In light of the COVID-19 pandemic, the Civil Service Commission (CSC) encourages government workers to avail of the FREE psychosocial first aid, assessment, and intervention provided by the following individuals and institutions equipped to help deal with emotional crises, stress, and anxiety:
*Department of Health Covid-19 Emergency Operations Center
Hotline 1555; 02-894-COVID (26843)
*National Center for Mental Heath 24/7 Crisis Hotline
(02) 989-USAP (8727)
NUTRITION CLUSTER ADVISORY #1 MESSAGE 12, SERIES 2020
The Enhanced Community Quarantine (ECQ) due to the COVID-19 pandemic has forced people to stay at home. No one can go to work, run their usual errands, and even go to the gym or community parks for a quick exercise for fear of being infected by the virus. But despite this, people are advised to take care of their health while at home, by observing proper hygiene, eating proper diet, having adequate sleep for 6-8 hours and engaging in regular physical activity, to lower the risk of acquiring the virus.
We often hear that carbohydrates are important as our body’s main source of energy. At the same time, we also hear carbohydrates being blamed for causing weight gain. To settle this issue, it is important to know that not all carbohydrates are created equal.
Carbohydrates as major source of energy in the diet comprise around half the total calories and are manufactured mainly by plants. The family of dietary carbohydrate includes simple carbohydrates such as honey and sugars, and complex carbohydrates such as starches and dietary fiber. Simple carbohydrates are quickly absorbed in the small intestine that result to an increase in blood sugar and provide a quick boost of energy. Complex carbohydrates, on the other hand, take longer to break down which means that there is no rapid spike in blood sugar.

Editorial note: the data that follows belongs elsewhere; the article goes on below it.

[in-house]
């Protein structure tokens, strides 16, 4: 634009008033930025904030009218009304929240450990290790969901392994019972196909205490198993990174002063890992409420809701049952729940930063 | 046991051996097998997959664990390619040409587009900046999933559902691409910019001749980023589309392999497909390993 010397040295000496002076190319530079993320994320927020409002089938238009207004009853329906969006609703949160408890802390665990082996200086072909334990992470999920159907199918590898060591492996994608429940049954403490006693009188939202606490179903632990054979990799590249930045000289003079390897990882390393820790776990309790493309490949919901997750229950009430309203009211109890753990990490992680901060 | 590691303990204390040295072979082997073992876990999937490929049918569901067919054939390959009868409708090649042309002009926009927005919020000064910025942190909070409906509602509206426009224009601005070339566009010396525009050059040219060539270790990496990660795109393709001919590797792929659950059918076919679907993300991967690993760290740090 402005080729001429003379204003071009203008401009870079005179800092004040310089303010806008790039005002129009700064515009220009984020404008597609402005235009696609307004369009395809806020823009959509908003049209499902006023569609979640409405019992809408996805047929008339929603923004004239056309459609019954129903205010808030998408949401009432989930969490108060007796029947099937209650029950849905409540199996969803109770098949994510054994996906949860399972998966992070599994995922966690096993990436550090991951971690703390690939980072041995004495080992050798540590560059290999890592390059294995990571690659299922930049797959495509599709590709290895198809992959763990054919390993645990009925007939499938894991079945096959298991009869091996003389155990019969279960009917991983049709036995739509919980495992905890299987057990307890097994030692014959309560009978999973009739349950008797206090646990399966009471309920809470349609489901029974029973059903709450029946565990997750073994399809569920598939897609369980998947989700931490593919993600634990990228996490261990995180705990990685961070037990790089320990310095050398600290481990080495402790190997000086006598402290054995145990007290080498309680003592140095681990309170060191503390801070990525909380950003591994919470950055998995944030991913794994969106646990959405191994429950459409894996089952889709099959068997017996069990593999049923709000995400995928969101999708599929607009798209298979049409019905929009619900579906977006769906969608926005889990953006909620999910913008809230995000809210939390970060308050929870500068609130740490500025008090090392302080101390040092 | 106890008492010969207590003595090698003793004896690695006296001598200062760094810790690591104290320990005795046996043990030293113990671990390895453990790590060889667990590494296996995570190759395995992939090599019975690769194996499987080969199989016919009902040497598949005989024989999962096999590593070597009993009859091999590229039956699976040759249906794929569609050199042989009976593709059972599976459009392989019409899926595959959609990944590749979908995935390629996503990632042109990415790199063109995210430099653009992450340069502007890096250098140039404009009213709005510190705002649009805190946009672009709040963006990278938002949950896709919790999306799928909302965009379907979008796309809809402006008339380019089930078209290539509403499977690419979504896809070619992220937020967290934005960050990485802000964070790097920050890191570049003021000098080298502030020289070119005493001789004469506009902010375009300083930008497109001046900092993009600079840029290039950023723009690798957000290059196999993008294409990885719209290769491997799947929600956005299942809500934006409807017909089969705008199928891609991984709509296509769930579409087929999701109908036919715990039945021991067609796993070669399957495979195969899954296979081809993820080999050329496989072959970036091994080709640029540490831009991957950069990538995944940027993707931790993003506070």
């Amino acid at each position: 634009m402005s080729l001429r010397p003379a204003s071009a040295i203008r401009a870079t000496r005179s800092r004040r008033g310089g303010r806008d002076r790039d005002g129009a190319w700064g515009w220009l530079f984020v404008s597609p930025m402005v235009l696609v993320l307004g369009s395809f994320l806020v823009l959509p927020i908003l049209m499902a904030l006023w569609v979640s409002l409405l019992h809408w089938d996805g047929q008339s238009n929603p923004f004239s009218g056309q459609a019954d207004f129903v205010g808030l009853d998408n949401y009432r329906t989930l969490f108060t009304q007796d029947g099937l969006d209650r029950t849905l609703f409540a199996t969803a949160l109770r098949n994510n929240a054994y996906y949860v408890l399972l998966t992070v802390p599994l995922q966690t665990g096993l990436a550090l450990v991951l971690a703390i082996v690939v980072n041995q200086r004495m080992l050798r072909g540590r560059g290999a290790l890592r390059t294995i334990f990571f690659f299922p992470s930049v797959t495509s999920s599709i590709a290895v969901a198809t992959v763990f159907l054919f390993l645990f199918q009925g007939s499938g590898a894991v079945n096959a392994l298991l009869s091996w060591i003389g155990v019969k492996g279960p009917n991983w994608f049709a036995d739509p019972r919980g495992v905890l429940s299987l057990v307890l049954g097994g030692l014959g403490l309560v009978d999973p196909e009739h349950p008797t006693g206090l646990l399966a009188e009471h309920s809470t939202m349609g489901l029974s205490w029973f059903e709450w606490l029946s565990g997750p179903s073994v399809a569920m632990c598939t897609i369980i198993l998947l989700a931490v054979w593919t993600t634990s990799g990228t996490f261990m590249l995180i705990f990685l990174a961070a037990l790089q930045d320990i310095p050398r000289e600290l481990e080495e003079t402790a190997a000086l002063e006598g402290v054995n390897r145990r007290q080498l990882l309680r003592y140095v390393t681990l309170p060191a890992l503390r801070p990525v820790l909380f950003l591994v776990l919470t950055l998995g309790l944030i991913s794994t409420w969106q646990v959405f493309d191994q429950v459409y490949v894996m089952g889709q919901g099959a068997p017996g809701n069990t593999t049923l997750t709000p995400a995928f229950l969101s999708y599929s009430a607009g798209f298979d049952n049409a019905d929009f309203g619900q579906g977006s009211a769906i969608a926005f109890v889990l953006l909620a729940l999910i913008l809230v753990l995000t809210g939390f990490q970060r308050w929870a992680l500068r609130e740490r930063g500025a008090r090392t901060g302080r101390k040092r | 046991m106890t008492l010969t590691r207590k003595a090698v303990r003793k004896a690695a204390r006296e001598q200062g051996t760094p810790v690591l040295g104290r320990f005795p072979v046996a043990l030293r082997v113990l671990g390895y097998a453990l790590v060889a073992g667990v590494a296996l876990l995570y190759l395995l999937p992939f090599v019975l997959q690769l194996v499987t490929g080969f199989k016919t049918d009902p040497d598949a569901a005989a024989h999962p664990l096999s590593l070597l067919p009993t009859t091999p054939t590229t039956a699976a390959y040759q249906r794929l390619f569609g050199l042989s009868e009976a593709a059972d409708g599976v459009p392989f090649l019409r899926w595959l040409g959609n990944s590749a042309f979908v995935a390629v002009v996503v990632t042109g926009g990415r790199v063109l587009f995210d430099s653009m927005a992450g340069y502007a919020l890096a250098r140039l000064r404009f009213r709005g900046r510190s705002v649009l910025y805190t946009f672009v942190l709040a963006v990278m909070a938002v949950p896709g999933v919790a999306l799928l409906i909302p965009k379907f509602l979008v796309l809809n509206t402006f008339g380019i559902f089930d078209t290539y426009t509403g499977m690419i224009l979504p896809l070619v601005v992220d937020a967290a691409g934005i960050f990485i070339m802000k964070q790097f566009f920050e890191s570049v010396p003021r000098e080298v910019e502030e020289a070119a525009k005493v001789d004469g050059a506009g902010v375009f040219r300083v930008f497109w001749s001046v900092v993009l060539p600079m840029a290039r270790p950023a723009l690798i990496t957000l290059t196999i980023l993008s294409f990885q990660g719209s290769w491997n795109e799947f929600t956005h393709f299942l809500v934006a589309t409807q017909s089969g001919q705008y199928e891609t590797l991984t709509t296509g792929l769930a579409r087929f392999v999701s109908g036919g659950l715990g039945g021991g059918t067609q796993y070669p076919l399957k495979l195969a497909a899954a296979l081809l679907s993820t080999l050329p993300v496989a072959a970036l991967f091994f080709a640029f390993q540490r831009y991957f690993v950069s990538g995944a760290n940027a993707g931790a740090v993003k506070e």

Nutrition Cluster Advisory #1 in its 6th message enjoins local governments to lead its constituents not just in healthy eating in general but also limiting the intake of sugary, salty and fatty foods.
Eating a well-balanced and nutritious meals and snacks especially during emergencies could indeed be a challenge for most households. This is so because emergencies usually limit food choices of families. Either the food is available in the market but physical access by people is reduced or food supply is itself inadequate, in quantity or quality or both.